#1 – Too Much Toes
When you put too much weight on your toes, it activates the muscles around the knee, especially the quads. That pulls the knee cap and pushes that knee cap up against the knee joints. So if you are wearing heels or if you are the type of person who is more of a toe walker, that puts a lot of stress on the knees. It might seem like a small detail, but over time doing a lot of toes walking will lead to knee pain. So try walking in mid-foot or more on light heels walking.
#2 – Flexibility
If you are unable to do squats from standing position, you can lie down and go through the motion on your back to get the same stretch. Often we find many people don’t want to go through squatting movements and when they squat they only go from standing position to 45 degrees, similar to just sitting on a chair and back up. Most people don’t go for that deep squat, wherein they sit all the way down and the hips are passing the knee.
One reason is, they could have limited flexibility or find it very painful to do the full squatting movement. There is no reason why you couldn’t do the unload position. Unload position is to lie on your back on the floor and bringing either just one knee or both knees toward your shoulder. Get the knee to go through a full range of motion because if you do not use that range of motion, you will lose it. We need to maintain that range of motion to maintain the flexibility of the knees.
#3 – Being A Stork
Most people would do this especially if they are waiting in line or talking to someone. They stand on one leg, putting all of the weight on one foot. The leg is straight, the knee locked out, and they put all of their weight on the hip and knee. This puts a lot of stress on the knee and hips joints. Ideally, you should stand balanced with your weight evenly distributed on both legs.
#4 – Back Bending
Some people stand in a way that they push the knees back, so the knees are overlocked and they appeared to be bowed. This hyper-extension of the knee capsule puts a lot of stress on the knee joint. The knees should be soft and the weight should be evenly distributed on both feet. You will know that you have a good and correct standing posture when you feel your quads and hamstrings active.
#5 – Too Much Focus On Your Knees
If you work out or exercise, a lot of focus is on the squats. And squats are a full range of motion. So if you are doing a 45-degree or even a little over 90-degree in angle, the quads are overworked. So what you want to focus on is to for the hips to pass the knees. And when the hips bend below the knees, we activate the glute. If you have good strong glutes, that will help when it comes to knee pain, back, and hip pain.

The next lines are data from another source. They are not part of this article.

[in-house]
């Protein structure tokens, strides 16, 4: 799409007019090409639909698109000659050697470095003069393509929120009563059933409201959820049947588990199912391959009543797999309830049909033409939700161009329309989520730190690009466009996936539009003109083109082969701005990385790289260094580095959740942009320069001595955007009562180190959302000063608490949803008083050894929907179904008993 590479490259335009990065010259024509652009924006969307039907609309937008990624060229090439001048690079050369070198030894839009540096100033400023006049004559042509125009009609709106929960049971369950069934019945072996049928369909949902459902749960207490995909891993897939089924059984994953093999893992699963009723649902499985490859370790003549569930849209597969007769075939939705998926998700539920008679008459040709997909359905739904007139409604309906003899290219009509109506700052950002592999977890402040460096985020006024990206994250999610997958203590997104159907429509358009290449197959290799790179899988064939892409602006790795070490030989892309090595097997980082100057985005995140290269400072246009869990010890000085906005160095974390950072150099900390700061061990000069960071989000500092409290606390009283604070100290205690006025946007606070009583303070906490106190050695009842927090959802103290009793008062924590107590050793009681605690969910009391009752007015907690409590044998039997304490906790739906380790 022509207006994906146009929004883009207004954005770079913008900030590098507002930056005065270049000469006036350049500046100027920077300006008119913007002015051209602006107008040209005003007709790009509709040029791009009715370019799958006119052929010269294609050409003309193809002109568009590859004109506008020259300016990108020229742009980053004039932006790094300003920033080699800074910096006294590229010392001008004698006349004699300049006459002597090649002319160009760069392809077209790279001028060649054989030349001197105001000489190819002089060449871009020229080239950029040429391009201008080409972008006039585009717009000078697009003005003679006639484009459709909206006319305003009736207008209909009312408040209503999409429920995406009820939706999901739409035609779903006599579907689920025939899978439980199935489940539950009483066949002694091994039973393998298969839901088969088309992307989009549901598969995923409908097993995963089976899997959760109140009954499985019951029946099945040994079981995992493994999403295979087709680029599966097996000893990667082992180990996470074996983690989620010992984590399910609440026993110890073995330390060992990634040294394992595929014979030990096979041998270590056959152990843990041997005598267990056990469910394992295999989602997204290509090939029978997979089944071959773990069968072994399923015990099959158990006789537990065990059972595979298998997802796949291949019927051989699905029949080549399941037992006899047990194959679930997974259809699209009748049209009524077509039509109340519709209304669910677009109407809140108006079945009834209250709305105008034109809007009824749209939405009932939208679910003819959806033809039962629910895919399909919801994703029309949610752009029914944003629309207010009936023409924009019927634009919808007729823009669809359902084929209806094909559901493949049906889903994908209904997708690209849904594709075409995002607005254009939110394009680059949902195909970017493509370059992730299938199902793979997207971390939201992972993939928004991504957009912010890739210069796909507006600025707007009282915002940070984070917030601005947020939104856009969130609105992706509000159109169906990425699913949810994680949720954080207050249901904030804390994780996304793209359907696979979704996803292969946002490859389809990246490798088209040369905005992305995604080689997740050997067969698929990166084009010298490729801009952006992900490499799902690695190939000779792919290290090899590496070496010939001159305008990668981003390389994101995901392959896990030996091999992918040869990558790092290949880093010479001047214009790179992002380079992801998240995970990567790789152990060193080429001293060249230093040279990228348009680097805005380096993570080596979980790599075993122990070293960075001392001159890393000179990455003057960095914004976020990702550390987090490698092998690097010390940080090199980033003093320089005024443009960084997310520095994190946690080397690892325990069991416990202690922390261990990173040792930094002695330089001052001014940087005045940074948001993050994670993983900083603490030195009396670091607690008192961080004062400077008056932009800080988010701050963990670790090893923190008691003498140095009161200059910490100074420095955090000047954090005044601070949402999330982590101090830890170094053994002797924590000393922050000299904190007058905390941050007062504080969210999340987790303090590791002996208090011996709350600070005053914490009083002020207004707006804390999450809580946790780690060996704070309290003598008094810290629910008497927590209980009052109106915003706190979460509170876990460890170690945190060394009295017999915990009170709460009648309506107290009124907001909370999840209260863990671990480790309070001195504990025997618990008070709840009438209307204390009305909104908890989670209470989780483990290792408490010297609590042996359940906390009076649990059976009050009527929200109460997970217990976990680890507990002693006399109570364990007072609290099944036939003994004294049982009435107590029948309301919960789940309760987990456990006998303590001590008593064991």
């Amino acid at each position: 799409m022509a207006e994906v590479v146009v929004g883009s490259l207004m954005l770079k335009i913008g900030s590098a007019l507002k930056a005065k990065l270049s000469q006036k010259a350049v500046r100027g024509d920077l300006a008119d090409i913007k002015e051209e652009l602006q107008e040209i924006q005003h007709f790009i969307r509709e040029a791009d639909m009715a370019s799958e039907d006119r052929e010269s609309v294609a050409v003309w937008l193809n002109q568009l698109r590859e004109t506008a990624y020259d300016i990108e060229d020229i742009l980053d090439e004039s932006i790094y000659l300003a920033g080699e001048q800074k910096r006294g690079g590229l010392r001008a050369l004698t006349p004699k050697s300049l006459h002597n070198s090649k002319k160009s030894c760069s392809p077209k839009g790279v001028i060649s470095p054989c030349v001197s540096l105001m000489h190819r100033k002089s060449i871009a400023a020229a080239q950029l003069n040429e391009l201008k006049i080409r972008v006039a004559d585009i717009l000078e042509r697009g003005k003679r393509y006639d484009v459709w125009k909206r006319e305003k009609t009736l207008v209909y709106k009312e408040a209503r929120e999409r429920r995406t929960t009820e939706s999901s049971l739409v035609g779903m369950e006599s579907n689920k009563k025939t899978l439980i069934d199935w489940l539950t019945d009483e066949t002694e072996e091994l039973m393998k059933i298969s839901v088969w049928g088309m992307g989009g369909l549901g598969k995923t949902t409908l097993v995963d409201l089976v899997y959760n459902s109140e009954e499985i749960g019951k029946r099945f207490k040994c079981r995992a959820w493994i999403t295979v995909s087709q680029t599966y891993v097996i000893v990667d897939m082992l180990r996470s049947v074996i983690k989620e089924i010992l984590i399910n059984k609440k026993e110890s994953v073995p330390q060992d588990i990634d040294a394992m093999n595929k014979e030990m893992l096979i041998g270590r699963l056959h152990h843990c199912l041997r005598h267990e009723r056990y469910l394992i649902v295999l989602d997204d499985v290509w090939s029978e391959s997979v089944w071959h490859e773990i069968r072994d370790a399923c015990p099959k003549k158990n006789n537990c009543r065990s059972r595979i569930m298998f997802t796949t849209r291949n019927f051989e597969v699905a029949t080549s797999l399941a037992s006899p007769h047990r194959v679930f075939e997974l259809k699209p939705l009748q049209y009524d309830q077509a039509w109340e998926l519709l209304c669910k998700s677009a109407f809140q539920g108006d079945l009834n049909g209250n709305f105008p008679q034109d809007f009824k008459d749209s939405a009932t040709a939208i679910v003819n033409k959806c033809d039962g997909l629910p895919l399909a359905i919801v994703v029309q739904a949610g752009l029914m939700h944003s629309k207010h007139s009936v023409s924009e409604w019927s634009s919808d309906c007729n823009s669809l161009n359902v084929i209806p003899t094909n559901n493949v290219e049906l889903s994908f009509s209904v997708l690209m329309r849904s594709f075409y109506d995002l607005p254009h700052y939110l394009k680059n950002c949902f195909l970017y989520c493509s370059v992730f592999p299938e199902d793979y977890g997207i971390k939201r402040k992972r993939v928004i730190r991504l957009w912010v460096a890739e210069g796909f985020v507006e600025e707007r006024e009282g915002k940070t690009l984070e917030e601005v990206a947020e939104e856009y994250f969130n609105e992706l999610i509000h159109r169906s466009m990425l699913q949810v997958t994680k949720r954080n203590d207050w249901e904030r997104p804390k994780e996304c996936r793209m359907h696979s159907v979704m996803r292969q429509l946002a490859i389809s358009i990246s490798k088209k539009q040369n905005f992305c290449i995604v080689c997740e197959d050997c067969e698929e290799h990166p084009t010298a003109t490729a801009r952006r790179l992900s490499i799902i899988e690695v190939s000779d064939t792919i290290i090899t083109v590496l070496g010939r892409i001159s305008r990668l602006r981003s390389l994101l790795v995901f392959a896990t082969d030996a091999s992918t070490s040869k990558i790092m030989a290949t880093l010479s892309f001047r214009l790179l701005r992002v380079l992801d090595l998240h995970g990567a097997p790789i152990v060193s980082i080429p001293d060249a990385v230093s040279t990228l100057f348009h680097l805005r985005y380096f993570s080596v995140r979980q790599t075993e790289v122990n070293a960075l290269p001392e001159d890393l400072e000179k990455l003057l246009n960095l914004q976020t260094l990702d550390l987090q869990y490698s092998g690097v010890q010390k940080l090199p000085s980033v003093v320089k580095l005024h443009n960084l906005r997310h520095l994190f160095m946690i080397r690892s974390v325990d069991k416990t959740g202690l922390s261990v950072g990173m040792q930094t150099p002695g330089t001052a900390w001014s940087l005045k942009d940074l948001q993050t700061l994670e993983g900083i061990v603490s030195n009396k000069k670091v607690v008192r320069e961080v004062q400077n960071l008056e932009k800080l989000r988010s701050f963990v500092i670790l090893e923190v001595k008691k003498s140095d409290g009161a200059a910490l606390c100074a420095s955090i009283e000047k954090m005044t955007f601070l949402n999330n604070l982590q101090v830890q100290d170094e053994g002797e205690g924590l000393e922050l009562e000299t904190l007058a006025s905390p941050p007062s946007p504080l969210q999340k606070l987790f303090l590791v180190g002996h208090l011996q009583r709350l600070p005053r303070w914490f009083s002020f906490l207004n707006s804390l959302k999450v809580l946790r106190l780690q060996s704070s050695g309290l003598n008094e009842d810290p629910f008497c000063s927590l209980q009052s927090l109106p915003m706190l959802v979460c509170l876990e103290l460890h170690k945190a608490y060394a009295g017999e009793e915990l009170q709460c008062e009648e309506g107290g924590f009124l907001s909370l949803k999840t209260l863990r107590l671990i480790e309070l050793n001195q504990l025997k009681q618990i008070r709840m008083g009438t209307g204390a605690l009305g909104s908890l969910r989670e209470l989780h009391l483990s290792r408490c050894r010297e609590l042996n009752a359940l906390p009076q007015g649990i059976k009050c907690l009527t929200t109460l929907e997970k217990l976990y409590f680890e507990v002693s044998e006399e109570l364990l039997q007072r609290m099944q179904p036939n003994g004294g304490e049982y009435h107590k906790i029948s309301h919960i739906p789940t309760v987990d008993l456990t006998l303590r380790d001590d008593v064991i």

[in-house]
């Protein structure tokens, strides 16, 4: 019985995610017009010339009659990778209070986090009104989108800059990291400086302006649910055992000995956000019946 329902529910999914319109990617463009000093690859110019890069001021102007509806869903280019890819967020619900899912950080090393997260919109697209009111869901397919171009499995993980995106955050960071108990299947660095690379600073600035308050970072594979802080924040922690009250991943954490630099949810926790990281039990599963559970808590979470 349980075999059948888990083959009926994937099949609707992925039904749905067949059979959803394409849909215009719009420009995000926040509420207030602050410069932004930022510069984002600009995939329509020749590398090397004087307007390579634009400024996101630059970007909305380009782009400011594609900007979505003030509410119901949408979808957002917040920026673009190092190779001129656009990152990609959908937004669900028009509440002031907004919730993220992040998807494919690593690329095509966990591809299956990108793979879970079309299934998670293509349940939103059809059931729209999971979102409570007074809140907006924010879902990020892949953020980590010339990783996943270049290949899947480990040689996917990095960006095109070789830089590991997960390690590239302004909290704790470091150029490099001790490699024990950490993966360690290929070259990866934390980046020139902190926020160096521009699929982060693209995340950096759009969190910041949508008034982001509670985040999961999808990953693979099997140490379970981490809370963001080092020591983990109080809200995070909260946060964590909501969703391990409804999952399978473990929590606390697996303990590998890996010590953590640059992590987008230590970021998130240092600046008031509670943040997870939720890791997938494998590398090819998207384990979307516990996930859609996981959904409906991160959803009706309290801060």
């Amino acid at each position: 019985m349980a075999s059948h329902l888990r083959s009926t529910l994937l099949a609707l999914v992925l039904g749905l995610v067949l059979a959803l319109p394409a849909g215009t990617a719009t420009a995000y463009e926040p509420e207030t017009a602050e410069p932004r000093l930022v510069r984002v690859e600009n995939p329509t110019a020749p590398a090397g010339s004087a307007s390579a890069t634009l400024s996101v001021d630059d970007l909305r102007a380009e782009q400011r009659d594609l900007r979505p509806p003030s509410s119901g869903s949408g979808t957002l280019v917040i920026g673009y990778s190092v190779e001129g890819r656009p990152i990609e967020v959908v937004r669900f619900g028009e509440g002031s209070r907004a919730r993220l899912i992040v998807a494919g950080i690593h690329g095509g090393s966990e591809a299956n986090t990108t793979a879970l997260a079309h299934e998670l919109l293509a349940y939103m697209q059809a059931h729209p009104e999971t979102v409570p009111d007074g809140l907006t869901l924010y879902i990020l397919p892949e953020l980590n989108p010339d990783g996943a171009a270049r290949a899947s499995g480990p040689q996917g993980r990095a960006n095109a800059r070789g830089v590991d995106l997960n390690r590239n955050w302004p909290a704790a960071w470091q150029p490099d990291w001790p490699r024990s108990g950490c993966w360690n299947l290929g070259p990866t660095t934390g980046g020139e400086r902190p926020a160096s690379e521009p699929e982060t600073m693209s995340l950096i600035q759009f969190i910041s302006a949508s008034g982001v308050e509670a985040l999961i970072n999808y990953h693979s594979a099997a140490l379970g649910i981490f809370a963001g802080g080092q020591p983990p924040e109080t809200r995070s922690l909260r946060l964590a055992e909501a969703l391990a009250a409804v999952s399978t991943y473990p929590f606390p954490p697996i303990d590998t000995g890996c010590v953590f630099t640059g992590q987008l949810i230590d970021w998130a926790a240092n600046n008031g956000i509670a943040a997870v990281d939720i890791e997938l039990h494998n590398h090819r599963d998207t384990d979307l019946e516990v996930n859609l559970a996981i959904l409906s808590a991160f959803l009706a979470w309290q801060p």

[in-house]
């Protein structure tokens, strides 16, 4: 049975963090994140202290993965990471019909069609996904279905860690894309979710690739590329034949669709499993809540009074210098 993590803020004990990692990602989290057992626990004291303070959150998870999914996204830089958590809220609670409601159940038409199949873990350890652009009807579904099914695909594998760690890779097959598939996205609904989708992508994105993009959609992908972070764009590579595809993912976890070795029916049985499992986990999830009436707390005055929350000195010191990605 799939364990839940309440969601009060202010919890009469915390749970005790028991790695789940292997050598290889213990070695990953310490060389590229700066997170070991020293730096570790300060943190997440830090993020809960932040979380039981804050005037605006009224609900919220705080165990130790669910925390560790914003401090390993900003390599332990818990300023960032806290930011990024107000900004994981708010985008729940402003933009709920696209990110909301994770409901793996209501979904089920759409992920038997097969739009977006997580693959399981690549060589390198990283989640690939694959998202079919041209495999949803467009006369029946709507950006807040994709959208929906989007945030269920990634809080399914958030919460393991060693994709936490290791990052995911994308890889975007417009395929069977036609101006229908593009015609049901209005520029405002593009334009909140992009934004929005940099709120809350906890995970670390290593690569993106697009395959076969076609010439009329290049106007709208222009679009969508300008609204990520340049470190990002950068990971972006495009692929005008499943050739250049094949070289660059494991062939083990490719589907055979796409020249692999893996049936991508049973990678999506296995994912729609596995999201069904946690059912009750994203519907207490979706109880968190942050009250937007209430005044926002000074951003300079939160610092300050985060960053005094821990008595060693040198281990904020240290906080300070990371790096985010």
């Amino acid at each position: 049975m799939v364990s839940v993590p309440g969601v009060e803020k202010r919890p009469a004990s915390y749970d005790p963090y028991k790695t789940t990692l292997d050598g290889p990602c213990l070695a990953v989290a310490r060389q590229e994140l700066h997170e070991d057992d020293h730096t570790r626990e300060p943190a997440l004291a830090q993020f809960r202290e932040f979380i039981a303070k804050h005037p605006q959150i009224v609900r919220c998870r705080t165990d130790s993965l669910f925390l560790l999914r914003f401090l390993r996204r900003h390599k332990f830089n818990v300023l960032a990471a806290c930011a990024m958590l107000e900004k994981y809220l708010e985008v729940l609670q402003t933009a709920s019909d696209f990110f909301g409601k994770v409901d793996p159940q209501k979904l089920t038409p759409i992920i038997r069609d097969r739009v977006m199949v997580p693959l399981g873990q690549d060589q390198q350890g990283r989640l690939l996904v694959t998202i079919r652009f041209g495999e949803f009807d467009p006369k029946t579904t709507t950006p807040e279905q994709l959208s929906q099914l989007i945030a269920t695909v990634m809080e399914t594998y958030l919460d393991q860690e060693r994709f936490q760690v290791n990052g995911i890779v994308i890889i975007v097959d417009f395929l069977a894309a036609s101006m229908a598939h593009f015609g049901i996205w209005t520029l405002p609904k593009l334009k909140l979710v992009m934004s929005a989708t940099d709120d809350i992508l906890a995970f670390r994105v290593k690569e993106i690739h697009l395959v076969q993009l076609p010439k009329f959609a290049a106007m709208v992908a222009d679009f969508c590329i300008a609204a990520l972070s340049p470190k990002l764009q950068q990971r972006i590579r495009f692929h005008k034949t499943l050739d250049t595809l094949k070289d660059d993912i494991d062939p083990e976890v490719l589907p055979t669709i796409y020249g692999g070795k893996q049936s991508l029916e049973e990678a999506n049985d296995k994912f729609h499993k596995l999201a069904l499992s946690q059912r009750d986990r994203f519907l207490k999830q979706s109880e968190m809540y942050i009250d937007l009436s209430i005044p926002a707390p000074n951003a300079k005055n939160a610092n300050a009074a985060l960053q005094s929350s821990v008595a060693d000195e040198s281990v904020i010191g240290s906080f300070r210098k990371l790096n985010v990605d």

Lunges, on the other hand, a lot of time also focuses too much on the knees. Deadlift movements work great because we are improving the motor pattern of separating the upper body from the lower body and it focuses on engaging the glutes and hamstrings.
“When you squat, is it okay to angle your toes out or should they be straight ahead?” – Jody
This probably results from the late ’80s or early ’90s where the focus was having your feet right under your hips, your toes pointed straight ahead and going through that squatting movement. And that’s not a natural squatting movement. It puts a lot of stress on the knees. What we recommend is a wider stance because your hips need to go somewhere as you squat. If you have that narrow stance, you are being blocked by your hips and pelvis can’t rotate. A lot of times when it comes to knee issues, some people are either putting too much weight on the balls on their foot or they are not putting enough weight on their midfoot or heel. As long as you get that hip past the knee then you are activating the glutes and making it easier for you to come out from the bottom position. We recommend going for the wider stance, toed out, and it should feel natural.
How do you strengthen the knees?
It really depends where you’re starting at. Sometimes people will have difficulty doing the traditional squats, lunge, or the single-leg squat in standing because their body weight is too much for them. They need something a little bit easier and manageable for their knees.
What we recommend is you can start by lying on your back on the floor maintaining good alignment with your head, shoulder, hips, and legs. Wrap a resistant tubing around one foot, hold the handles in each hand, and bring the handles by chest level. Bend the knee in a 45-degree angle position. Return to the starting position and repeat the movement on the opposite leg.
Begin in an upright standing position, with your legs slightly more than hip-width apart, maintaining good alignment with your head, shoulders, and hips. Slightly bend your knees and pivot through your hips to bend your upper body forward, ideally to be parallel to the floor. Rise back up and repeat the movement.
“I am over 70 years old with knee pain. Am I going to make it worse?” – Barbara Stephens
By working on activating the muscles, working on the endurance of those muscles around the knees, and working on the strength around the muscles on your knees; those will help when it comes to decreasing the stress on your joints. It doesn’t necessarily just apply to the knee joint. It would also apply to all of your joints in your body. The most prevalent one which we find in ladies is that the knees bother them the most. So working on the activation, endurance, and strength of the muscles of your knee will decrease the stress on your knees. Two other things that will help are first, hydration. Dehydration negatively impacts joint lubrication, particularly knee and hip joints. So look to see that you are properly hydrated by drinking 3 liters of water.